Coronary artery spasm does not depend on the intracellular calcium store but is substantially mediated by the protein kinase C-mediated pathway in a swine model with interleukin-1β in vivo

Toshiaki Kadokami, Hiroaki Shimokawa, Yoshihiro Fukumoto, Akira Ito, Tsuneo Takayanagi, Kensuke Egashira, Akira Takeshita

Research output: Contribution to journalArticle

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Abstract

Background: The intracellular mechanism for coronary artery spasm is still unknown. Since the protein kinase C (PKC)-mediated pathway and Ca2+ release from sarcoplasmic reticulum (SR) are important intracellular mechanisms of vascular smooth muscle contraction, we examined the possible role of these two mechanisms in the pathogenesis of coronary spasm in our swine model in vivo. Methods and Results: In 25 pig, interleukin-1β (IL- 1β) was applied chronically to the coronary arteries from the adventitia to induce an inflammatory/proliferative lesion. Two weeks after the operation, either intracoronary serotonin or histamine repeatedly induced coronary spasm at the IL-1β-treated site. At those spastic site, phorbol-12,13-dibutyrate, a PKC-activating phorbol ester, also induced coronary spasm, which was blocked by pretreatment with the PKC inhibitors staurosporine and sphingosine. Serotinin- and histamine-induced coronary spasm was also significantly inhibited by pretreatment with staurosporine, sphingosine, or nifedipine (an L-type Ca2+ channel antagonist) but not by ryanodine (an inhibitor of Ca2+-induced Ca2+ release from SR) or thapsigargin (an inhibitor of Ca2+-ATPase of SR). Bay K 8644 (an L-type Ca2+ channel agonist) also induced coronary spasm at the IL-1β-treated site, which was significantly inhibited by pretreatment with staurosporine, sphingosine, and nifedipine. In contrast, coronary vasoconstriction induced by prostaglandin F(2α) was not affected by pretreatment with staurosporine or sphingosine but was significantly inhibited by pretreatment with ryanodine, thapsigargin, or nifedipine. Conclusions: These results suggest that (1) PKC activation largely accounts for the serotonin- and histamine-induced coronary spasm; (2) at the spastic site, the calcium influx through L-type Ca2+ channels may be augmented via the PKC-mediated pathway; and (3) the Ca2+ release from the SR into the cytosol may not play a primary role in coronary spasm.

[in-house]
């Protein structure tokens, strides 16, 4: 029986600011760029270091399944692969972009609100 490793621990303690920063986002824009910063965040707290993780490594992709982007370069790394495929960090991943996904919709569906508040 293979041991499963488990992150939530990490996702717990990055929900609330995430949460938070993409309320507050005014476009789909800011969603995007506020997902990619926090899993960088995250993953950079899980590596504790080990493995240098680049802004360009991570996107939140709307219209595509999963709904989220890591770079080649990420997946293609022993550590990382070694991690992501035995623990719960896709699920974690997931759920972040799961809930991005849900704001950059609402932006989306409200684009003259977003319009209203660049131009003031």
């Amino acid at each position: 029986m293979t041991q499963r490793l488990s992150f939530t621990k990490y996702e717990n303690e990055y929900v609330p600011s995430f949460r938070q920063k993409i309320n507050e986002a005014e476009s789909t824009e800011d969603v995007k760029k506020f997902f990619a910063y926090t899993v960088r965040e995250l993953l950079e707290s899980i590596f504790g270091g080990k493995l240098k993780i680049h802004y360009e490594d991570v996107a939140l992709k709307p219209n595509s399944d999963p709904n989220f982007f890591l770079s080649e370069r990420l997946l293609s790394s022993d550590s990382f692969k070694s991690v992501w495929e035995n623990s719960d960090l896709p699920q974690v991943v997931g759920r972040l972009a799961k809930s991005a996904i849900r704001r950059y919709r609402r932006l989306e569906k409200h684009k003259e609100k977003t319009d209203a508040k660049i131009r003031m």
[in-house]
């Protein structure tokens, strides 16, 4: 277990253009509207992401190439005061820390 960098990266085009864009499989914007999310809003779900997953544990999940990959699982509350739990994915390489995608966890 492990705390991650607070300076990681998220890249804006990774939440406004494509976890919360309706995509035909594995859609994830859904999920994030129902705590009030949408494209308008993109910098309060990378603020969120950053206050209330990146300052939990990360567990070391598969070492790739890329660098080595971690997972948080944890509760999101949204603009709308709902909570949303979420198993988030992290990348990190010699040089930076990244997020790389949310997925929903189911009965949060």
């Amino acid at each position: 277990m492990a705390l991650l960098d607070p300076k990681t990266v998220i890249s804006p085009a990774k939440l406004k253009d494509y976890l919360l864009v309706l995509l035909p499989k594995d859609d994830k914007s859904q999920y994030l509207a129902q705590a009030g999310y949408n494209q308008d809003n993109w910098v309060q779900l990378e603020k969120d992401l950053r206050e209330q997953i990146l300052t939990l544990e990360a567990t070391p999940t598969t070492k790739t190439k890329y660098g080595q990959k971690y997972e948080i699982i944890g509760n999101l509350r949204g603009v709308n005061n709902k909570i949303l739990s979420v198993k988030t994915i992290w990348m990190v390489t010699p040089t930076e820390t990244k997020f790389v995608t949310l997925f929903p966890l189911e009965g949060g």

Original languageEnglish
Pages (from-to)190-196
Number of pages7
JournalCirculation
Volume94
Issue number2
DOIs
Publication statusPublished - Jan 1 1996

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Spasm
Interleukin-1
Protein Kinase C
Coronary Vessels
Swine
Calcium
Sphingosine
Staurosporine
Sarcoplasmic Reticulum
Nifedipine
Histamine
Ryanodine
Thapsigargin
Muscle Spasticity
Serotonin
3-Pyridinecarboxylic acid, 1,4-dihydro-2,6-dimethyl-5-nitro-4-(2-(trifluoromethyl)phenyl)-, Methyl ester
Phorbol 12,13-Dibutyrate
Adventitia
Calcium-Transporting ATPases
Protein C Inhibitor

All Science Journal Classification (ASJC) codes

  • Cardiology and Cardiovascular Medicine
  • Physiology (medical)

Cite this

Coronary artery spasm does not depend on the intracellular calcium store but is substantially mediated by the protein kinase C-mediated pathway in a swine model with interleukin-1β in vivo. / Kadokami, Toshiaki; Shimokawa, Hiroaki; Fukumoto, Yoshihiro; Ito, Akira; Takayanagi, Tsuneo; Egashira, Kensuke; Takeshita, Akira.

In: Circulation, Vol. 94, No. 2, 01.01.1996, p. 190-196.

Research output: Contribution to journalArticle

Kadokami, Toshiaki ; Shimokawa, Hiroaki ; Fukumoto, Yoshihiro ; Ito, Akira ; Takayanagi, Tsuneo ; Egashira, Kensuke ; Takeshita, Akira. / Coronary artery spasm does not depend on the intracellular calcium store but is substantially mediated by the protein kinase C-mediated pathway in a swine model with interleukin-1β in vivo. In: Circulation. 1996 ; Vol. 94, No. 2. pp. 190-196.